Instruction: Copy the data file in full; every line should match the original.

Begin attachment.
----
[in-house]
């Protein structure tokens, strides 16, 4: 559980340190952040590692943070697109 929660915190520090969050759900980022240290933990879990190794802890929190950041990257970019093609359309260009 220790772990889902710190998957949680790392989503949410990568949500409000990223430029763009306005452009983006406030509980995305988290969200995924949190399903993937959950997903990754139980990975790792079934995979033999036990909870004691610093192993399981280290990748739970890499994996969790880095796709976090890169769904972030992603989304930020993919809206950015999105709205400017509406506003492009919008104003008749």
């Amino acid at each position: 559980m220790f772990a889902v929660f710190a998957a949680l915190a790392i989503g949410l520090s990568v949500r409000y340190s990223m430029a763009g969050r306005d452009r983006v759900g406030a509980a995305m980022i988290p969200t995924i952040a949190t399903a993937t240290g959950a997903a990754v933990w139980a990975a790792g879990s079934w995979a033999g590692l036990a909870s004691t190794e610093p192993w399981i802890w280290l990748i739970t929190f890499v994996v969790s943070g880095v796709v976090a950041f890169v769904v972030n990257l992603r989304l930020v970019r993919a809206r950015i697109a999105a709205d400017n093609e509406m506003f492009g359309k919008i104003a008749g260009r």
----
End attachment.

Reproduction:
[in-house]
């Protein structure tokens, strides 16, 4: 559980340190952040590692943070697109 929660915190520090969050759900980022240290933990879990190794802890929190950041990257970019093609359309260009 220790772990889902710190998957949680790392989503949410990568949500409000990223430029763009306005452009983006406030509980995305988290969200995924949190399903993937959950997903990754139980990975790792079934995979033999036990909870004691610093192993399981280290990748739970890499994996969790880095796709976090890169769904972030992603989304930020993919809206950015999105709205400017509406506003492009919008104003008749």
């Amino acid at each position: 559980m220790f772990a889902v929660f710190a998957a949680l915190a790392i989503g949410l520090s990568v949500r409000y340190s990223m430029a763009g969050r306005d452009r983006v759900g406030a509980a995305m980022i988290p969200t995924i952040a949190t399903a993937t240290g959950a997903a990754v933990w139980a990975a790792g879990s079934w995979a033999g590692l036990a909870s004691t190794e610093p192993w399981i802890w280290l990748i739970t929190f890499v994996v969790s943070g880095v796709v976090a950041f890169v769904v972030n990257l992603r989304l930020v970019r993919a809206r950015i697109a999105a709205d400017n093609e509406m506003f492009g359309k919008i104003a008749g260009r």